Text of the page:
In addition, clinical contact, psychoeducation, outreach, and advocacy prevent further stigmatization of the oppressed neurodivergent minorities. A person-centered approach provides a clearer understanding of how effectively to resolve the stigma. Hence, innovative outreach programs are made to destigmatize the treatment of patients with neurological differences. The programs related to stigma reduction are considered quite effective because of the usage of high-quality educational methods. The interventions based on every individual experience provide targeted data to destigmatize possible help-seeking communities (Wu et al., 2017).
Via the modernization of social systems, the scientific development in neurodiversity has become an effective method of avoiding outdated treatment models that perpetuate psychological conformity. Instead, innovations reinforce harmful stereotypes and support a better understanding of people with a spectrum of neurological differences.
To sum up, modern social studies finally represent how neurodivergent people suffer from prejudicial actions while dealing with their psychological health issues. The aforementioned innovative strategies, such as Modified Labeling Theory and Stigma Management Communication, pave the way for more progressive ideas for reducing the stigma deeply entrenched in Western society. The methods help educate the folk on real, proven information on mental health while debunking damaging and hurtful myths about the minorities. Moreover, the professionals use those tools to better the interpersonal communication with their patients, who could also be the victims of internal stigmatization and cerebral abuse caused by ignorant, unethical, and unprincipled behavior.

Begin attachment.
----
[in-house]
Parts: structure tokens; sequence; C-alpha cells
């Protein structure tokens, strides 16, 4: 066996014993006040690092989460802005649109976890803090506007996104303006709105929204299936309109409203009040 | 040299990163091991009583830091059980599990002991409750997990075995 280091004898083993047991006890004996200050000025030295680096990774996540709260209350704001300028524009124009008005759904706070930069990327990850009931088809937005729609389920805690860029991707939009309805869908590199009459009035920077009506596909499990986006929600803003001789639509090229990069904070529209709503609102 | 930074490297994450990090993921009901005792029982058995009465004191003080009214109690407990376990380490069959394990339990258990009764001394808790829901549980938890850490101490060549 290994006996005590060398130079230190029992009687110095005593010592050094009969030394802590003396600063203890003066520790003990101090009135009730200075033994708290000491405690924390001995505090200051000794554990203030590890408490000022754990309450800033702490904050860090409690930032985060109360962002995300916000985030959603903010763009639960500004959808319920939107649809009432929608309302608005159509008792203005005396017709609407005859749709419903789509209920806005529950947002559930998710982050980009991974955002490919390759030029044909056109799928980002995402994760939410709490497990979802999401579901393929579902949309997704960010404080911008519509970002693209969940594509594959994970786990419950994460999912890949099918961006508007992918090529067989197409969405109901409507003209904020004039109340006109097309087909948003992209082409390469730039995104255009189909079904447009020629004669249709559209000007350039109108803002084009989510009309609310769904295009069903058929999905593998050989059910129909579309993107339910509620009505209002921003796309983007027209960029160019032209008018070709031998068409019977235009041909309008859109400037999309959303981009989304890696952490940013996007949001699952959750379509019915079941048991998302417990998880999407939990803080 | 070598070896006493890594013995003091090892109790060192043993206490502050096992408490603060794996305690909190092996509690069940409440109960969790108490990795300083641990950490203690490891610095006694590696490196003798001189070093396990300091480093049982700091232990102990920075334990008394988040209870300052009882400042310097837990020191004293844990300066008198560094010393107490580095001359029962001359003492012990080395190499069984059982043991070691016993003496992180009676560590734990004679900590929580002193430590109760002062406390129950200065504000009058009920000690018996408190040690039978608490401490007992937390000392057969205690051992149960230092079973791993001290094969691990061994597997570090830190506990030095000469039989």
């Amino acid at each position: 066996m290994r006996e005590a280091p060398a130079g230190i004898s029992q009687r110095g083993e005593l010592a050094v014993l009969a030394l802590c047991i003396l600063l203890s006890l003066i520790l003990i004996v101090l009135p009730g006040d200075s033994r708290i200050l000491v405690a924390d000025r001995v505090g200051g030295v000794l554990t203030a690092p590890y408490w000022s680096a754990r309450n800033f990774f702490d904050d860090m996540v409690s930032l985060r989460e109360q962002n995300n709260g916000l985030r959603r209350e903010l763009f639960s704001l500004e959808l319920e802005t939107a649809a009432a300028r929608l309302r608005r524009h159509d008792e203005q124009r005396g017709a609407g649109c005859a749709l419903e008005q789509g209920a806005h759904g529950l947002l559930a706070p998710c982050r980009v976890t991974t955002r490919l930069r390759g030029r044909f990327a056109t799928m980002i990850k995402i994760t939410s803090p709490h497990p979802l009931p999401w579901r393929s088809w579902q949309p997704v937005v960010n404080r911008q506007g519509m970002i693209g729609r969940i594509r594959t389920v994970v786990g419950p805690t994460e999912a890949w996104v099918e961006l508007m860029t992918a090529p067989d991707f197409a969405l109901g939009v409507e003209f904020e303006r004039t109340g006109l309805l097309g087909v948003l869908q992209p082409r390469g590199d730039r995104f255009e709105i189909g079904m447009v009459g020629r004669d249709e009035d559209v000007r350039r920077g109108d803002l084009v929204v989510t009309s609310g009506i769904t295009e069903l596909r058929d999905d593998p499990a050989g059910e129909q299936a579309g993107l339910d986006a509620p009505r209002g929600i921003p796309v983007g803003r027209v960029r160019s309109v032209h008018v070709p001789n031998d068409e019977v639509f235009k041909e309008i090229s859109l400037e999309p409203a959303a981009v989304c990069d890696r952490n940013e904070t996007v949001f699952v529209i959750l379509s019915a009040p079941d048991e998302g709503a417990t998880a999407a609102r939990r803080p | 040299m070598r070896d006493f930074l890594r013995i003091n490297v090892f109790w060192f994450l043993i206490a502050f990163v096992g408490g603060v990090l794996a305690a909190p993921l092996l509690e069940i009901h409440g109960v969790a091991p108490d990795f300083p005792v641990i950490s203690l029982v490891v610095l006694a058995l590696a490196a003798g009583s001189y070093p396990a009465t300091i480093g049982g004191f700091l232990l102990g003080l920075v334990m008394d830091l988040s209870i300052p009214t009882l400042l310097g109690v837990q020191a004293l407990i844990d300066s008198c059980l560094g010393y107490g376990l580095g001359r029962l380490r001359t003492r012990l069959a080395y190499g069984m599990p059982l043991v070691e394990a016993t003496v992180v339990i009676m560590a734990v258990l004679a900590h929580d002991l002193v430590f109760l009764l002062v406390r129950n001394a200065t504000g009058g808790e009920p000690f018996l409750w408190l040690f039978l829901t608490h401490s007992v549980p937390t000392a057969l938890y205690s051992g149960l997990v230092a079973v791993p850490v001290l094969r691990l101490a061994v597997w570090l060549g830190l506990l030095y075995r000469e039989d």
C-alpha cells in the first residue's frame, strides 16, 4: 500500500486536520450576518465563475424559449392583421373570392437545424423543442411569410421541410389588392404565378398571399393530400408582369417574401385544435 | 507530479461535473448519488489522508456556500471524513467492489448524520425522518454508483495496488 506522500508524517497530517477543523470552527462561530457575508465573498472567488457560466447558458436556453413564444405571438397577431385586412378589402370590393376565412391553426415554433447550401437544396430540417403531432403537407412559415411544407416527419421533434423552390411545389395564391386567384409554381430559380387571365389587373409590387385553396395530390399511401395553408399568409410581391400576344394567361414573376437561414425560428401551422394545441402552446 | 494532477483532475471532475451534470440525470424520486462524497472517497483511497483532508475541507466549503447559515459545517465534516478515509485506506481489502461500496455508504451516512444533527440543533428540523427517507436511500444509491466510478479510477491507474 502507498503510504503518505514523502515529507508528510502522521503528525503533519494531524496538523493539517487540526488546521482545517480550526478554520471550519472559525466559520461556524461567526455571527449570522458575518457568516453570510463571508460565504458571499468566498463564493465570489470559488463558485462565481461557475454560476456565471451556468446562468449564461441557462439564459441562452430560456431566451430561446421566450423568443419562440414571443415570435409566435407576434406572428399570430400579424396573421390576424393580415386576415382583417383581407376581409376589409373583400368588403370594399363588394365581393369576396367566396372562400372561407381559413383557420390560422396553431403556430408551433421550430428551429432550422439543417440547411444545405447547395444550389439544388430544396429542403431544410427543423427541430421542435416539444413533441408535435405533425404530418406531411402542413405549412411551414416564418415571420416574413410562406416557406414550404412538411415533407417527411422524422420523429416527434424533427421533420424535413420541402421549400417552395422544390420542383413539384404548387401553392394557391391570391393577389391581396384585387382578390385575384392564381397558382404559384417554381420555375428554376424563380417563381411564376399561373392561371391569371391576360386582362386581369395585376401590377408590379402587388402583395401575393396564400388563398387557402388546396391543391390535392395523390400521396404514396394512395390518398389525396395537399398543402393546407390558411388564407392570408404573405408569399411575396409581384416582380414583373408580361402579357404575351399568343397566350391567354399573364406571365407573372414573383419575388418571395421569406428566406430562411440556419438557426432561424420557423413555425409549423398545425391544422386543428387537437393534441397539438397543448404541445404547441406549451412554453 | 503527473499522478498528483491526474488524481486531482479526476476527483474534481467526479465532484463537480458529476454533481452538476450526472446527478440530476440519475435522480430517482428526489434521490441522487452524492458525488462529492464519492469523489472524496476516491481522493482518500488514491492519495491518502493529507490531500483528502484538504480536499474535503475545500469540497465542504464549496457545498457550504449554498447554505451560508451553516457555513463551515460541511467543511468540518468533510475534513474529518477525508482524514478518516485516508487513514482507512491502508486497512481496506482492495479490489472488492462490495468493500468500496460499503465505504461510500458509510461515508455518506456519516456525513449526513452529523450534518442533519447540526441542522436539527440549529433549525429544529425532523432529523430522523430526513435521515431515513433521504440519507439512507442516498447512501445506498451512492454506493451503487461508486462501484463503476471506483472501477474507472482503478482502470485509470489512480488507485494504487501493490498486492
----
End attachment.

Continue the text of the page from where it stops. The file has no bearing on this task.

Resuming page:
Smith, R. A., & Applegate, A. (2018). Mental health stigma and communication and their intersections with education. Communication Education, 67(3), 382-393.
Smith, R. A., Zhu, X., & Quesnell, M. (2016). Stigma and health/risk communication. In Oxford.
World Health Organization (2017). Mental health action plan 2013–2020. Geneva, SW: World Health Organization.
Wu, I. H., Bathje, G. J., Kalibatseva, Z., Sung, D., Leong, F. T., & Collins-Eaglin, J. (2017). Stigma, mental health, and counseling service use: A person-centered approach to mental health stigma profiles. Psychological services, 14(4), 490.